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How to Drill Glass Insulators?

Although glass insulators in electric wiring are obsolete these days, people still love to use them in a DIY project. Glass insulators are among the sturdy objects that you can find to drill in. Drilling glass insulators can be difficult but not unattainable.

How to Drill Glass Insulators? To drill glass insulators, make putty out of flour, then circle the putty around the glass insulator’s edge, pour water or an easily available coolant inside the putty, and select an appropriate sized diamond or carbide drill bit. Using a drill press or simple drill, drill into the glass center and polish the edges with sandpaper.

Using the right tools and expertise, you can change the face of a glass insulator. I have experimented with some stuff recently and wanted to share my personal experience with you so that you can drill right into glass insulators like a pro but before jumping into it, let me tell you pretty decent ideas about where to use them in your DIY project.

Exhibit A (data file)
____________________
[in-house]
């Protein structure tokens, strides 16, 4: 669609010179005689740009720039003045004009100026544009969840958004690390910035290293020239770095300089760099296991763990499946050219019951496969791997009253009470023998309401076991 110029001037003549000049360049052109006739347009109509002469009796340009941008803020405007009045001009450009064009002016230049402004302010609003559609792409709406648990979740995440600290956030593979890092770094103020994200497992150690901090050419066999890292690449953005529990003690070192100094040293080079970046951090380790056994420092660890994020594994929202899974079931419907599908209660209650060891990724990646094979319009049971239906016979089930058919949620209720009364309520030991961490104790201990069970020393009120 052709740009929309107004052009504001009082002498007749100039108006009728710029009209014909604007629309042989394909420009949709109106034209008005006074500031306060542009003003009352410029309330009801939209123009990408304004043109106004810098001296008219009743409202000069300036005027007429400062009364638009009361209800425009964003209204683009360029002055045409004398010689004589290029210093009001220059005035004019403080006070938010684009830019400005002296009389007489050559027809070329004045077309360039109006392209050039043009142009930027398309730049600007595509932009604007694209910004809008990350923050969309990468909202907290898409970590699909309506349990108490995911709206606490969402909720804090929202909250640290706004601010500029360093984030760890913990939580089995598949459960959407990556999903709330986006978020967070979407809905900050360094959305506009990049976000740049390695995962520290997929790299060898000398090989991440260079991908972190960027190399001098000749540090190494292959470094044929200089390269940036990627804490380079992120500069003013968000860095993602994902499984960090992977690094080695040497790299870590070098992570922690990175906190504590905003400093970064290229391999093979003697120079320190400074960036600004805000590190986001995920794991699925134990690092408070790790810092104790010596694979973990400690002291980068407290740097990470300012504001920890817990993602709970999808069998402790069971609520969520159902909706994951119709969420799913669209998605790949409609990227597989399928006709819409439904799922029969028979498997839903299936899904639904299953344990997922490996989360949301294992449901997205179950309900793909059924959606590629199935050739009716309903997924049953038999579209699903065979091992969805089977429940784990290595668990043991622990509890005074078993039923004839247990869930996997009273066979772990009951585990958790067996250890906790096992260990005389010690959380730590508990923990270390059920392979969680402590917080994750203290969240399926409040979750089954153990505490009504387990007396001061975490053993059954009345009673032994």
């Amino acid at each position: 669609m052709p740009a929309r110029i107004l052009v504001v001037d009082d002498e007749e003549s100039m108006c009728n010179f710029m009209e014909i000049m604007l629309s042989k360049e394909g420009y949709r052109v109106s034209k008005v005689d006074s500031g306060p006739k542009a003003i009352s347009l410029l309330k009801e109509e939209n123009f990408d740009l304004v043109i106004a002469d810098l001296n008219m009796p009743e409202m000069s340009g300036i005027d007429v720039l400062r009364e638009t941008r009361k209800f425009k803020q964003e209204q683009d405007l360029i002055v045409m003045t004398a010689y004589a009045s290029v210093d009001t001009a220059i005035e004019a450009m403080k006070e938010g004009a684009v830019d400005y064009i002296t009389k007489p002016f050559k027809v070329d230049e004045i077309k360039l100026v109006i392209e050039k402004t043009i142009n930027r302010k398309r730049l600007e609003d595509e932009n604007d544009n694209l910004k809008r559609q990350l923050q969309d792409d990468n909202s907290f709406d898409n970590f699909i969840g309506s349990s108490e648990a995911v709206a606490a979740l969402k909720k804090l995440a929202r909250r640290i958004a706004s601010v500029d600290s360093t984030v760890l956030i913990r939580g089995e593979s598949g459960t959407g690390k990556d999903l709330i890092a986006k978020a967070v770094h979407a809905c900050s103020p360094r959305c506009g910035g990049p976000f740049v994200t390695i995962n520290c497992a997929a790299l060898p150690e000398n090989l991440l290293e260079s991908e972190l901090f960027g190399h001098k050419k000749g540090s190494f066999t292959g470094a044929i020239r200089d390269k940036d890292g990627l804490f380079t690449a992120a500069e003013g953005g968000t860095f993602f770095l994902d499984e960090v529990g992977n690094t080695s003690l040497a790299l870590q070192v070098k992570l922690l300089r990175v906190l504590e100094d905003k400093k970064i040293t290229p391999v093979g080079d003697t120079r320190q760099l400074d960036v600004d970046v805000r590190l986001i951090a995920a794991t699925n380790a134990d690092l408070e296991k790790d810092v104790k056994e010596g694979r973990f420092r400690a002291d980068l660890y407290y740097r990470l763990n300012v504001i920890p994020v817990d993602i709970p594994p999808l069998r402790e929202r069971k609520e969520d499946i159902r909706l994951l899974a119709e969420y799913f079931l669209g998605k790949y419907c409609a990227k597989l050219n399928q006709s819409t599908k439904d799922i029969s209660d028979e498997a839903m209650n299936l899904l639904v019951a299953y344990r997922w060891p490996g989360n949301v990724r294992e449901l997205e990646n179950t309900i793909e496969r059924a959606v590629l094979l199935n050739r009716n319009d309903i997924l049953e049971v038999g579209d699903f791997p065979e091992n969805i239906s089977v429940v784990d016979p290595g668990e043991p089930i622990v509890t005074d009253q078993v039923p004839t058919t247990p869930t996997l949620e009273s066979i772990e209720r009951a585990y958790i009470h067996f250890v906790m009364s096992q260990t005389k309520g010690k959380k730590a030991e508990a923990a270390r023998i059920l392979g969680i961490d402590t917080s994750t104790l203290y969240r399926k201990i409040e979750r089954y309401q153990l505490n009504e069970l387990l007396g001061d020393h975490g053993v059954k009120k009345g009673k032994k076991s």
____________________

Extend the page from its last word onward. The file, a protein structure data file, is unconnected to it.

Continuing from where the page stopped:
DIY Uses of Glass Insulators

Thanks to the glass insulator’s multi shades, they can be used in many delicate decorating projects. The color scheme range from transparent all the way to red-black. Not only do the insulators offer a range of colors, but they also have multiple shapes. Let’s jump straight into what they can be transformed into:

  • An outdoor transparent lantern.
  • A nice indoor candle holder.
  • Your dining table showpiece.
  • A flashy toy for your kid.
  • Salt or Pepper holder
  • Suncatcher

Methods to Drill glass Insulators

Glass insulators are thick pieces of tough glass that are slippery and sturdy at the same time. They do not easily crack, but using the wrong methods to drill can crack them. Glass insulators can be drilled using two methods

1) Using a Drill Press 2) Using a Cordless drill.

You can also drill it with a Dremel which is quite difficult, but still doable. Check this article on how to drill into sea glass to learn about the Dremel method.